But the real interest at JM Curley occurs on the chalkboard menu, which changes weekly. It documents the fun that’s happening out of sight in the kitchen. Each week it riffs on the following: popcorn, a snack, a burger, a daily catch, PB&J, a “square meal,” and cookies.
One week, the burger comes with pimento cheese; another it’s tricked out like a banh mi, the Vietnamese sandwich. (The latter is not spicy, as our server promised, and comes on a disappointingly squishy bun instead of baguette.) The daily catch might be a fried clam roll with excellent, dill-spiked tartar sauce or trout with tender collards and cornbread sweet enough for a Yankee. If you are lucky, the square meal will be the fried chicken dinner, featuring juicy light and dark meat encased in thick, nut-brown batter. The chicken is served in a brown cardboard box on a metal tray, alongside homey biscuits, coleslaw, and a paper cup of sweet tea. It’s a square meal, indeed. What puts the JM Curley stamp on it is a rainbow of sauces: honey (required for the slightly dry biscuits), buffalo, barbecue, sweet-and-sour, and one the kitchen has magically rigged to taste exactly like Cool Ranch Doritos.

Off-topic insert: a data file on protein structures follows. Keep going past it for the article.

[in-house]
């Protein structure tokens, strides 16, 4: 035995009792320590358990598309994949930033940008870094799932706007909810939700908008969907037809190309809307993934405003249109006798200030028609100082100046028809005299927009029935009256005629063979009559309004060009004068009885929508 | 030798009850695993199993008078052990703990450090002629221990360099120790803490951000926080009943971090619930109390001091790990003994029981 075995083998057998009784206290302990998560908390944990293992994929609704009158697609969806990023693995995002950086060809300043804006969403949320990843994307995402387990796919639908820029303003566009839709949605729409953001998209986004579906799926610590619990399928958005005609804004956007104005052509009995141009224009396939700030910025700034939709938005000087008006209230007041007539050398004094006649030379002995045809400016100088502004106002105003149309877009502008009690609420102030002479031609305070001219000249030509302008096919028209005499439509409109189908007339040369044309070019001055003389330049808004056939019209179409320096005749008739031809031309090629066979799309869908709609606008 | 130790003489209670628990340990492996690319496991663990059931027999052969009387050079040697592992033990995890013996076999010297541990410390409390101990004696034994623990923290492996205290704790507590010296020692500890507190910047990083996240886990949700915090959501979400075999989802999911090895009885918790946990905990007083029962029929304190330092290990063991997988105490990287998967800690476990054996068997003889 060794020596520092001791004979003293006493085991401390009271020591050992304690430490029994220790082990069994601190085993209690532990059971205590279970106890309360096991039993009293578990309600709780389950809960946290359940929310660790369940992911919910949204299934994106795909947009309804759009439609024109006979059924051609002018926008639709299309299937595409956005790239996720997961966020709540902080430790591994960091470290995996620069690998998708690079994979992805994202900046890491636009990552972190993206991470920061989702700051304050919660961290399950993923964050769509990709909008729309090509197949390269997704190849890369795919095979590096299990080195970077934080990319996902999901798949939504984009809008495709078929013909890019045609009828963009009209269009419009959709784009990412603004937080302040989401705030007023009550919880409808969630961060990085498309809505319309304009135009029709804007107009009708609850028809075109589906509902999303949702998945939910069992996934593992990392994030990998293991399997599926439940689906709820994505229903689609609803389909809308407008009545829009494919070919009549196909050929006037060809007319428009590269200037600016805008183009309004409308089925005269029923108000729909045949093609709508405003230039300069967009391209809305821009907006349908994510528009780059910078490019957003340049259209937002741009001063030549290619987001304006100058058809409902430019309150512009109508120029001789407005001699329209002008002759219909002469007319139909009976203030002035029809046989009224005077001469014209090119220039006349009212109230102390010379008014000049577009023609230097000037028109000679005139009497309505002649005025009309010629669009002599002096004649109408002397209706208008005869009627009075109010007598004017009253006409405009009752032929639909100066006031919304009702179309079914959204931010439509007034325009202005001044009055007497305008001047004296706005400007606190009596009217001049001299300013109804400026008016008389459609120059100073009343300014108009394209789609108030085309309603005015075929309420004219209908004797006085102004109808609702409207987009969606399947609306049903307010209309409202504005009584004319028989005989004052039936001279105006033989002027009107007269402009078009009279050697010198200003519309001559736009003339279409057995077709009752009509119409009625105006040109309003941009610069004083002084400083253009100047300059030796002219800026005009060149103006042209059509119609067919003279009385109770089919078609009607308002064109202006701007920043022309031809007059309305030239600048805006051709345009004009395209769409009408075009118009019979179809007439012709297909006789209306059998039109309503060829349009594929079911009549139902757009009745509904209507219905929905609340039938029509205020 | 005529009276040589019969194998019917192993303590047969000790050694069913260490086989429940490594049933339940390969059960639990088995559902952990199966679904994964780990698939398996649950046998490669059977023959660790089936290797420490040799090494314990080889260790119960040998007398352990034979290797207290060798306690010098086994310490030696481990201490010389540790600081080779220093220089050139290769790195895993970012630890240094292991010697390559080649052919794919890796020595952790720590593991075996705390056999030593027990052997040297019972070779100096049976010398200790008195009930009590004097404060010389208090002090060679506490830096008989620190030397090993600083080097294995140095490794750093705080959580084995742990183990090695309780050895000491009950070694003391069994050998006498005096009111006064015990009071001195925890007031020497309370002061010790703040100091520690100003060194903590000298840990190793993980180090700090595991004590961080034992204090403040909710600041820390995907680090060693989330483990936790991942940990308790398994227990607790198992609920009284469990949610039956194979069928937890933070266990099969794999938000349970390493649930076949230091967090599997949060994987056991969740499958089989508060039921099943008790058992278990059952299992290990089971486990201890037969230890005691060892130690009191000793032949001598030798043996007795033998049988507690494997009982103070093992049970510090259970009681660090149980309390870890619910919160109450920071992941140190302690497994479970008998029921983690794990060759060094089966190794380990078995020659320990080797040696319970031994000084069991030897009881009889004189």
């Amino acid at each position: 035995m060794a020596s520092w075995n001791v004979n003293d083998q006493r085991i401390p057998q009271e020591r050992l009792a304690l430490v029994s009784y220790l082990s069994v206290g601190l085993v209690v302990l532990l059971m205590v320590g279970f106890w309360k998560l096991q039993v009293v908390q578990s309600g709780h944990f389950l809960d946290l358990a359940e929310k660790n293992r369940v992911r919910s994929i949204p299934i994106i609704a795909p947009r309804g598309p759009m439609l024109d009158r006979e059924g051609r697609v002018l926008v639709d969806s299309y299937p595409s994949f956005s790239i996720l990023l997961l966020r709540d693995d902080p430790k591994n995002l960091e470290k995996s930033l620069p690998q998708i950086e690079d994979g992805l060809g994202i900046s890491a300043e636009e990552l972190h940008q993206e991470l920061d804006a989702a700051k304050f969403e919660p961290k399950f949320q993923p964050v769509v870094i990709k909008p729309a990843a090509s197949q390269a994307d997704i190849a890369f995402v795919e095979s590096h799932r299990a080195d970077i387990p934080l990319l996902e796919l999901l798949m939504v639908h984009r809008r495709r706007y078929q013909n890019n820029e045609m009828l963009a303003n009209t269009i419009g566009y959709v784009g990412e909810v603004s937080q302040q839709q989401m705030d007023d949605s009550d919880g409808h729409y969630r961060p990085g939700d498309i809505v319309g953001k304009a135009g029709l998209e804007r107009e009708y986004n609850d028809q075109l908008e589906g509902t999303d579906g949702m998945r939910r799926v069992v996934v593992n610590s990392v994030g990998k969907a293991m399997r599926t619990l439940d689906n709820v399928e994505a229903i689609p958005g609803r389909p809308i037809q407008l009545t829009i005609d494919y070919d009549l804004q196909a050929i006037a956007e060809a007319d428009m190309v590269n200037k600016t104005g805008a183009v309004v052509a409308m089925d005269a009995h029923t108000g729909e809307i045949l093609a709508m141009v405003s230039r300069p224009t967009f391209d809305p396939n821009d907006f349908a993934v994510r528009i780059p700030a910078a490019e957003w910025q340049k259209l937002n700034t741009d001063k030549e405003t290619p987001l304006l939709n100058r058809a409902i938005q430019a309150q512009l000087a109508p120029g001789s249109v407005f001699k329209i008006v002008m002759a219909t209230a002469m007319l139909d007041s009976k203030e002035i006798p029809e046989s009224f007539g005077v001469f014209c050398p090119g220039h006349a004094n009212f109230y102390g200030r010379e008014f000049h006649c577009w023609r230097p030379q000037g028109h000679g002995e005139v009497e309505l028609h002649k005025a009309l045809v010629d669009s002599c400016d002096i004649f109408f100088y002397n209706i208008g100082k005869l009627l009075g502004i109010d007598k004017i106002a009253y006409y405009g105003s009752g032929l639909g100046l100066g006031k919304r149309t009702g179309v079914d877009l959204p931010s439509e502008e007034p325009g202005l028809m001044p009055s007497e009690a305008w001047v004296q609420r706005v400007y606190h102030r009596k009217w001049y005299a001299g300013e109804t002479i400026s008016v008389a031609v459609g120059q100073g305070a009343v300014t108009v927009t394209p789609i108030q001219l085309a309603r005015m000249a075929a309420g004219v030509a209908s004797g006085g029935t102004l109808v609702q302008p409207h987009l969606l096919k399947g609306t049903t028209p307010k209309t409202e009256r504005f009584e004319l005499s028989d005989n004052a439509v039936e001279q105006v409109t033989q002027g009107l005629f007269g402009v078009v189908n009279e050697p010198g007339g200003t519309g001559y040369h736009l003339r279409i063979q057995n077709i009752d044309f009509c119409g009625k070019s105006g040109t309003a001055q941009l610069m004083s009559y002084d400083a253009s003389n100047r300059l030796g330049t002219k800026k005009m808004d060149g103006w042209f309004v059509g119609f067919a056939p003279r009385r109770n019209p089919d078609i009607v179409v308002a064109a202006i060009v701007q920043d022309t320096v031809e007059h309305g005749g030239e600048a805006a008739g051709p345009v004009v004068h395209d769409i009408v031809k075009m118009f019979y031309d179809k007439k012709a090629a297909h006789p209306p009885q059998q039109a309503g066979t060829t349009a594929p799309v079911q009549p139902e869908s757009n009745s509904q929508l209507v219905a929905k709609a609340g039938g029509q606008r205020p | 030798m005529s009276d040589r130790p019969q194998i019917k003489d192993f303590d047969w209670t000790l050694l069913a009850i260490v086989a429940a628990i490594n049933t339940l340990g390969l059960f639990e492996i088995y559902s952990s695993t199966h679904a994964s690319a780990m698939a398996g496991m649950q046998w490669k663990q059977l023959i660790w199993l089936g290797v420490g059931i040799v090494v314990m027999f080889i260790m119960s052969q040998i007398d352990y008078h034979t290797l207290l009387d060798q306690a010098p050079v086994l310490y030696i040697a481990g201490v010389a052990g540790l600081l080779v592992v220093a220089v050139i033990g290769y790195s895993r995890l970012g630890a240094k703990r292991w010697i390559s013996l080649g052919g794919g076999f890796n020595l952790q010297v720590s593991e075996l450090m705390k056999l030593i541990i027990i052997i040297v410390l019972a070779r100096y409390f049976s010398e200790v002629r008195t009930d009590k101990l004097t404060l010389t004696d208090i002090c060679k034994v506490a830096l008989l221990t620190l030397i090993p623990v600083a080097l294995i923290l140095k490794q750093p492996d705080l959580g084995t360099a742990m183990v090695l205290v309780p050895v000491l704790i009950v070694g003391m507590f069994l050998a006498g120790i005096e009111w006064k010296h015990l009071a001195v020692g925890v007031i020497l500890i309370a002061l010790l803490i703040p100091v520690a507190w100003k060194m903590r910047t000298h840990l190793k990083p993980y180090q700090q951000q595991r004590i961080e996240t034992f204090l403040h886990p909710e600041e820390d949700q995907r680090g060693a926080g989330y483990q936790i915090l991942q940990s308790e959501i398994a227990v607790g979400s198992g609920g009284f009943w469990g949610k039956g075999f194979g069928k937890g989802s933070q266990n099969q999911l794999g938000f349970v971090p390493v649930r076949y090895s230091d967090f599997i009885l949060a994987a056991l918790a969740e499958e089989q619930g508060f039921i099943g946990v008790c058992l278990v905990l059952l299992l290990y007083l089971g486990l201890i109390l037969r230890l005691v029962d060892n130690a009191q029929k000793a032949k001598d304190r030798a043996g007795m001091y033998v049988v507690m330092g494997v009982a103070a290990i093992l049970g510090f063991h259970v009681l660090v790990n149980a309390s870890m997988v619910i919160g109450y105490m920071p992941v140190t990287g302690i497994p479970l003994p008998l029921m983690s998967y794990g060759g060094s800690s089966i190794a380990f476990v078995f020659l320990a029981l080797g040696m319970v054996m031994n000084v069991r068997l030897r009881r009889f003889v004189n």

Not all of these inspirations taste as good as they sound. Greek sausage one night comes with an odd version of fattoush that includes carrots; banana-butterscotch cookies are too sweet and a bit overcooked. But if something doesn’t work, it only sticks around for a week. Then the kitchen gets to play with something new.
Bar manager Kevin Mabry serves $9 and $12 cocktails, from a gin and tonic concocted with cinchona bark powder (a source of quinine) to the funky, herbal Milano Sour — Fernet, orgeat, rye, and lemon. The beer list offers 40-plus options, mainly craft brews, plus the “chef’s private stock”: Miller High Life, Colt 45, Schlitz, and more.
In the brick-lined room, the soundtrack bounces from the Cult to Blackalicious to bluegrass versions of Neil Young songs. The restaurant is very loud even at slower times. In the midst of Friday-night insanity, you must scream to be heard. Amid the din, staff member Patrick Maguire (who writes the blog Server Not Servant, encouraging mutual respect between customers and service workers) juggles plates while courteously fielding seemingly impossible-to-meet requests for tables. Drinks and food are delivered by servers who are happy and bouncy or cynical and slyly funny, both flavors welcome. (If our dinner plates one night come from the dirty pile, it’s no problem. They’re quickly whisked away and replaced with clean ones.)
The restaurant is a project from the Bina Osteria crew, which is officially doing its part to reinvigorate Downtown Crossing. Serving weekday lunch (hello, pastrami sandwich), Sunday brunch, and a late-night menu until 1:30 a.m., JM Curley is the kind of place that quickly becomes a neighborhood cornerstone and a draw — see Highland Kitchen or the Franklin Cafe. Cool without trying too hard, comfortably priced, relaxed but with a focus on hospitality, it is what every restaurant on the block wants to be.